Free of Gluten

CPT Labs
CPT Labs

What is Gluten?

Although gluten is commonly thought of as a single compound, it is actually a combination of proteins found in cereal grains including wheat, barley, rye and oats. Gluten is composed of two classes of proteins, gliadins and glutenins, each accounting for 50% of gluten’s composition.  Gluten has elastic and adhesive properties which give dough its elasticity, helping it rise whilst keeping its shape, and leaving the final product with a chewy texture. These properties and its relatively low cost are the reasons why gluten is so widely used in food and non-food products.

Does Gluten Present Any Health Risks To Humans?

Gluten can trigger adverse inflammatory, immunological, and autoimmune reactions in some people.  It can produce a broad spectrum of related disorders, including celiac disease in 1-2% of the general population, non-celiac gluten sensitivity in 6-10% of the general population, dermatitis, asthma, gluten ataxia (loss of fine control of voluntary movements) and other neurological disorders.  All of these disorders are treated by placing the patient on a gluten-free diet.  Some studies have found that topical applications of gluten can also trigger adverse reactions in some people.  In a large Japanese study in which data was collected from 2009 – 2013, a significant number of subjects reported allergic reactions to a soap containing hydrolyzed wheat protein.  Other studies correlate asthma in hairdressers who have been exposed to shampoos, conditioners and hairsprays containing hydrolyzed wheat protein.

Is Gluten Used in Cosmetic and Personal Care Products?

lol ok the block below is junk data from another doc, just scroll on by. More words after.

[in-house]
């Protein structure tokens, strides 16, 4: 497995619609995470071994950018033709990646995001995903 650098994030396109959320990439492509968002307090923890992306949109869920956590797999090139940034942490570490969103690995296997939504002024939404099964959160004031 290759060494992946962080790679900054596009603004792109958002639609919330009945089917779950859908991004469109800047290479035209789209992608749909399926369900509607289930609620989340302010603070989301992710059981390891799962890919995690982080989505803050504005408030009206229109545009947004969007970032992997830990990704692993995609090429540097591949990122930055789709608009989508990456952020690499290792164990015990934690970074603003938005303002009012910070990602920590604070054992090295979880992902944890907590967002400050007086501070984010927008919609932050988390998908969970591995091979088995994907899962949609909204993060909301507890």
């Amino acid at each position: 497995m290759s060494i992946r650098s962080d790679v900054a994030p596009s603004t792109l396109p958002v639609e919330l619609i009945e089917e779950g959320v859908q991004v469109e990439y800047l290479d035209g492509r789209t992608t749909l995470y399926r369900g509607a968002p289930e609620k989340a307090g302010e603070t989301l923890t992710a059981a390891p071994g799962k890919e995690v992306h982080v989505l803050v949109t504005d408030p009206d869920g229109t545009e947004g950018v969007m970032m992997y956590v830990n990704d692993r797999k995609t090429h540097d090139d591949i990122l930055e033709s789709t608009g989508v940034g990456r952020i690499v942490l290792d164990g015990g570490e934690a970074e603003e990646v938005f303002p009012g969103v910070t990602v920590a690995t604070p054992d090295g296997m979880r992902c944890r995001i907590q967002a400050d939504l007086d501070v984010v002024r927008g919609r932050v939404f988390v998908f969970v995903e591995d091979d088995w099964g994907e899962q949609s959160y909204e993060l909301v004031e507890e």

Owing to its elastic and adhesive properties, gluten is used in many cosmetic and personal care products including shampoo, lipstick, facial cleaners, lotions, shaving gels, hair sprays and soaps.  Since upwards of 10% of the general population suffers from gluten sensitivity to some degree, savvy consumers now screen the labeling of cosmetic and personal care products for the presence of gluten in some form.  Because ingredient listings may not clearly indicate the presence of gluten either as an ingredient or as being part of another ingredient, consumers are becoming more dependent upon selecting products which are labeled as being “Gluten-Free”.

Making “Gluten-Free” Label Claims

“Free-of” claims that are made for food, drug and cosmetic/personal care products are regulated both by the FDA and FTC (Federal Trade Commission).  Laboratory testing is required in support of such claims.  In order to make a “Gluten-Free” claim for a food product sold in the US, lab testing must confirm that the product contains less than 20 parts per million (ppm) of gluten.  Although there currently is no established standard for making a “Gluten-Free” claim for topical products, many manufacturers employ the food standard (less than 20 ppm) as the basis for making their claims.

How is Low-Level Gluten Testing Conducted?

Lab testing for low levels of gluten in food, cosmetic and personal care products requires methodology that is sensitive, specific, and accurate.  Since gluten is a complex mixture of proteins, chromatographic techniques (HPLC, UPLC and GC) are not very useful for this application.  The most common analytical techniques used for testing low levels of gluten in any type of product are Enzyme-Linked Immunosorbent Assays (ELISAs).  When executed by skilled technicians, ELISA methods are capable of determining gluten levels in the ppm range.

How Can CPT℠ Provide Support For Your “Gluten-Free” Claims?

CPT℠’s state-of-the-art Analytical Laboratory staffed by seasoned professionals offers ELISA testing in support of “Gluten-Free” product label claims.  We can assist in the design of a “Gluten-Free’ program for screening raw materials and finished products on a regular basis, or simply spot-checking finished product batches.  We provide accurate results with sensitivity down to 1 ppm gluten. Contact us at your earliest convenience so that we can assist you in supporting “Gluten-Free” label claims. Don’t miss out on the growing number of consumers having concerns over the presence of gluten in food, cosmetic and personal care products who now base purchase decisions upon “Gluten-Free” label claims.